Worthy of Life

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Some people are inspired by Peter Singer. 

Others think he is the most dangerous intellectual in America.

Everyone at least agrees on this: The Australian-born Princeton University emeritus professor is never boring.

Singer is a bioethicist. He specializes in how scientific principles should lead human beings to think and behave. 

He wrote the main article concerning ethics for the Encyclopedia Britannica. If you were born after 1990, that is a large set of books that used to be displayed on your grandparents’ living room shelves, which were excellent for pressing prom flowers.

Singer is an atheist who describes himself as a hedonistic utilitarian. That means he believes that seeking “the greatest pleasure for the greatest number of people” is the surest guide to making wise decisions.

Singer would include a great many animals in that ethical formulation. As one of the world’s most eloquent defenders of animal rights, he has given up eating mussels and oysters. “They probably don’t suffer,” he says, “but you never know.”

Singer’s detractors aren’t particularly up in arms about the rights of oysters. But they are powerfully provoked by his perspectives on human rights.

Is all of human life sacred and worthy of respect? Singer says no. He believes the concept of the sanctity of human life is outdated and unscientific.

He asserts that personhood, and thus the right to exist, is tied to a being’s capacity to have preferences and make choices. That means that defective infants and some older adults don’t really qualify as persons. 

Singer suggests that if parents don’t want to raise a developmentally disabled child, they should have the right to end its existence. “Killing a newborn baby is never equivalent to killing a person, a being who wants to go on living.” Just because an embryo is a living human being (something he clearly affirms), doesn’t mean it’s a person worthy of protection and honor.   

Likewise, older people who have lost the capacity to make meaningful choices may be euthanized.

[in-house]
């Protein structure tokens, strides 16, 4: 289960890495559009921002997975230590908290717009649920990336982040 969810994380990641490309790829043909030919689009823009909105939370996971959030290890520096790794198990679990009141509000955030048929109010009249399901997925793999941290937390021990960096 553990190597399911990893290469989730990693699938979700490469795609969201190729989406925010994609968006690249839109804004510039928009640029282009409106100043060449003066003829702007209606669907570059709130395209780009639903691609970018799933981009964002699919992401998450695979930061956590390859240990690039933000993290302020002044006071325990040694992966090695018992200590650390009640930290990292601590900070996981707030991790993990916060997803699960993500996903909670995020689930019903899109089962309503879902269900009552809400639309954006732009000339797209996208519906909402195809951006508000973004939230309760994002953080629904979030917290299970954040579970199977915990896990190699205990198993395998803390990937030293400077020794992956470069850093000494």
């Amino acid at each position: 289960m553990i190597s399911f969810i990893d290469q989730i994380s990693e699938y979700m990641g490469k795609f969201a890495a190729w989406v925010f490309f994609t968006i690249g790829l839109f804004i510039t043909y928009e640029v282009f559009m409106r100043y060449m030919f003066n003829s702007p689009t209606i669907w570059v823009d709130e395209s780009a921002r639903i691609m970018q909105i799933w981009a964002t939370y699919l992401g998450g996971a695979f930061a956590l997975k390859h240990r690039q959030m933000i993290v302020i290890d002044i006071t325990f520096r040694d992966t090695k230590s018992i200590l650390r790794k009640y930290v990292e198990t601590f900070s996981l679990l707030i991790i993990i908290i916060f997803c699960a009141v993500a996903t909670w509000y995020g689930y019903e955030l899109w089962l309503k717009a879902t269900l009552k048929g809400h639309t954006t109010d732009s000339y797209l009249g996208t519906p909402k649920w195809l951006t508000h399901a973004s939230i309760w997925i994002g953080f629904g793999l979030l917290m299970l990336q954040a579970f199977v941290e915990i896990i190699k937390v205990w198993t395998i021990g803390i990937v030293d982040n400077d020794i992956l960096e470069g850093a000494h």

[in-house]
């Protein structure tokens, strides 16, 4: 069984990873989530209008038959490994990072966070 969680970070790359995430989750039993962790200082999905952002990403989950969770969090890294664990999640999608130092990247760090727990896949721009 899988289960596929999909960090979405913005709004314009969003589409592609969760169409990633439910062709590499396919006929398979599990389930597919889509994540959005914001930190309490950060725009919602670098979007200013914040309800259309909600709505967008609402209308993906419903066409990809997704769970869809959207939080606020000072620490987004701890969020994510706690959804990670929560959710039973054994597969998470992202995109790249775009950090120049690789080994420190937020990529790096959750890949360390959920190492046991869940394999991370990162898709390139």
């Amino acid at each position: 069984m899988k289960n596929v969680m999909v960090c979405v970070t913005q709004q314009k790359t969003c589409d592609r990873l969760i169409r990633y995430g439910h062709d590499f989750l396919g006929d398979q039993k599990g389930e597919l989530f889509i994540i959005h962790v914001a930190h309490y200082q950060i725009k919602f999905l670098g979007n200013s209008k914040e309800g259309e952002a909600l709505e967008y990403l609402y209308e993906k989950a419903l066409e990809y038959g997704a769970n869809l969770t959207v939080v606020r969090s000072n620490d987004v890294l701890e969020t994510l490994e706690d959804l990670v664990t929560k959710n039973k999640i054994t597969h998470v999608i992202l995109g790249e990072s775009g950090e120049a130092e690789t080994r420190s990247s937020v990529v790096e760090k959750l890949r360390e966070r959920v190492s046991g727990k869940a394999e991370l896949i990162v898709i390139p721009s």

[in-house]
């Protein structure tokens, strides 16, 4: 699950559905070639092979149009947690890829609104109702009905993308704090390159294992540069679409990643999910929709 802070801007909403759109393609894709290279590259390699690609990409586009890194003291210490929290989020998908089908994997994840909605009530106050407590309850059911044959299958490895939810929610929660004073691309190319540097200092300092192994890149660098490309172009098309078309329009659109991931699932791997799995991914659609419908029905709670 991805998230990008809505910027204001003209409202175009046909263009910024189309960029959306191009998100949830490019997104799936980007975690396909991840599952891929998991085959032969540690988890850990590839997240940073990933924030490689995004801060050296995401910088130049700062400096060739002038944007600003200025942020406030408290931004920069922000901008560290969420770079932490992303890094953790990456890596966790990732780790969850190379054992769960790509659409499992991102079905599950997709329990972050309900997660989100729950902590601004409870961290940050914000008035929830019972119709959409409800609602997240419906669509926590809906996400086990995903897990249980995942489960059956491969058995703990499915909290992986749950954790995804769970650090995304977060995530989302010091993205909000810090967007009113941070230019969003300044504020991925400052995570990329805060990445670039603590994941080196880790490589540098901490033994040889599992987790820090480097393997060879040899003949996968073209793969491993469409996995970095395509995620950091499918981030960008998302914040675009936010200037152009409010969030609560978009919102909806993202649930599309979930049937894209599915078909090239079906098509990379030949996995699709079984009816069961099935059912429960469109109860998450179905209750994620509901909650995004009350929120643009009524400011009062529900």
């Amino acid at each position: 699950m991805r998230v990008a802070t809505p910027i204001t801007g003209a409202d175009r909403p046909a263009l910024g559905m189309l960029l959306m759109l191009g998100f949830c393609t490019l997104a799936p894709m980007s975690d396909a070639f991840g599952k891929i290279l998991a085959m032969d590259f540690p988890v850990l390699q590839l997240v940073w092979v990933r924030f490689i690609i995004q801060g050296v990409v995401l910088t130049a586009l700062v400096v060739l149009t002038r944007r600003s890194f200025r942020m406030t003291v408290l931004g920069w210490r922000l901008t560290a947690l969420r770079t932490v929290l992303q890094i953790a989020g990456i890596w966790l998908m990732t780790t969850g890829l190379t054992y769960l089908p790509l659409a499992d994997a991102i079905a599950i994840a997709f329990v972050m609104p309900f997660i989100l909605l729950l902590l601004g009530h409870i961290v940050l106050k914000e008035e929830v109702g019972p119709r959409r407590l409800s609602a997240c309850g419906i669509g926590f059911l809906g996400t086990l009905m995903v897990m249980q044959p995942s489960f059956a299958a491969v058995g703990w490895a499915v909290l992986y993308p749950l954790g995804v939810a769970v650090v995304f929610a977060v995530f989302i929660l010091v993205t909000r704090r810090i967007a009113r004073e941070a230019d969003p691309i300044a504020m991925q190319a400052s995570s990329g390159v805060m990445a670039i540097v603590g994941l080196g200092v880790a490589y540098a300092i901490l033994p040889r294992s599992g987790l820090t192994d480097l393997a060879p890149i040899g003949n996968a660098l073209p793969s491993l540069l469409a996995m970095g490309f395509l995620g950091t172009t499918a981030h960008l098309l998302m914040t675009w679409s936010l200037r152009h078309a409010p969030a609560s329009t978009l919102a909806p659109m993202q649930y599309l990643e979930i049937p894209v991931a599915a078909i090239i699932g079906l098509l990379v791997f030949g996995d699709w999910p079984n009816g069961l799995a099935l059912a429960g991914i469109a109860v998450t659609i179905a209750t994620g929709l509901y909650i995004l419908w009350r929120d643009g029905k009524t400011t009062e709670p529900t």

He is sympathetic to the vision of bioengineering “headless clones” – carbon copies of ourselves (minus brains), kept alive by machines, that might be available as living repositories of spare parts.

As a utilitarian, Singer is committed to ethical choices that work in the real world. It’s worth noting, therefore, what happened when his own mother showed signs of dementia. 

Despite the fact that he had previously affirmed his openness to ending his mother’s life when she became infirm, he continued to provide her with financial support.

“I think this has made me see how the issues of someone with these kinds of problems are really very difficult,” he admitted. “Perhaps it is more difficult than I thought before, because it’s different when it’s your mother.”

This is when we must ask Peter Singer, with gentleness: If there is no ultimate value to human life, why should anything be different when it’s your mother?

The irony is that Singer’s Jewish parents, who grew up in Austria, barely escaped Hitler’s purges in 1938 by emigrating to Australia. Grandparents on both sides of his family died in Nazi extermination camps. The Third Reich systematically eliminated not only Jews, gypsies, pastors, homosexuals, and political rivals, but those who were mentally and physically challenged – individuals whom Hitler declared to be “unworthy of life.”

If God is God, and human beings are made in God’s image, then all human beings are worthy of life – especially those among us who are the most vulnerable.

The ultimate scriptural vindication of that high view of human existence emerges in David’s words in Psalm 139:13-16:

For you [O Lord] created my inmost being;
    you knit me together in my mother’s womb.
 I praise you because I am fearfully and wonderfully made;
    your works are wonderful,
    I know that full well.
My frame was not hidden from you
    when I was made in the secret place,
    when I was woven together in the depths of the earth.
Your eyes saw my unformed body;
    all the days ordained for me were written in your book
    before one of them came to be.

The lives of the unborn, newborns, physically and mentally challenged, and old and infirm all matter eternally.

Not because we have found them to be “useful,” helpful, or worth keeping around.

But just because they are eternally loved.